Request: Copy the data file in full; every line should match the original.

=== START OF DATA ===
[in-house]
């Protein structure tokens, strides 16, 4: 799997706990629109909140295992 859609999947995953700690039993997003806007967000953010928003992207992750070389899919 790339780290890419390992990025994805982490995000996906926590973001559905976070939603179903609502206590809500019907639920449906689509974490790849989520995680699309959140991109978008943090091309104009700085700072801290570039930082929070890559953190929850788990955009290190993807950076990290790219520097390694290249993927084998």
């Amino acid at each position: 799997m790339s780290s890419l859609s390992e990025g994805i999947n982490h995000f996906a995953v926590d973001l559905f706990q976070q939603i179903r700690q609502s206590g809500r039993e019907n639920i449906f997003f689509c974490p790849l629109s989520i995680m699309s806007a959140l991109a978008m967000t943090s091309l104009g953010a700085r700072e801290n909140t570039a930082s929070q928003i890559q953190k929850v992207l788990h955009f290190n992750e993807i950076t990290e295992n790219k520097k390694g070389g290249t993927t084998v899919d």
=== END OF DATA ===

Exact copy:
[in-house]
């Protein structure tokens, strides 16, 4: 799997706990629109909140295992 859609999947995953700690039993997003806007967000953010928003992207992750070389899919 790339780290890419390992990025994805982490995000996906926590973001559905976070939603179903609502206590809500019907639920449906689509974490790849989520995680699309959140991109978008943090091309104009700085700072801290570039930082929070890559953190929850788990955009290190993807950076990290790219520097390694290249993927084998």
């Amino acid at each position: 799997m790339s780290s890419l859609s390992e990025g994805i999947n982490h995000f996906a995953v926590d973001l559905f706990q976070q939603i179903r700690q609502s206590g809500r039993e019907n639920i449906f997003f689509c974490p790849l629109s989520i995680m699309s806007a959140l991109a978008m967000t943090s091309l104009g953010a700085r700072e801290n909140t570039a930082s929070q928003i890559q953190k929850v992207l788990h955009f290190n992750e993807i950076t990290e295992n790219k520097k390694g070389g290249t993927t084998v899919d």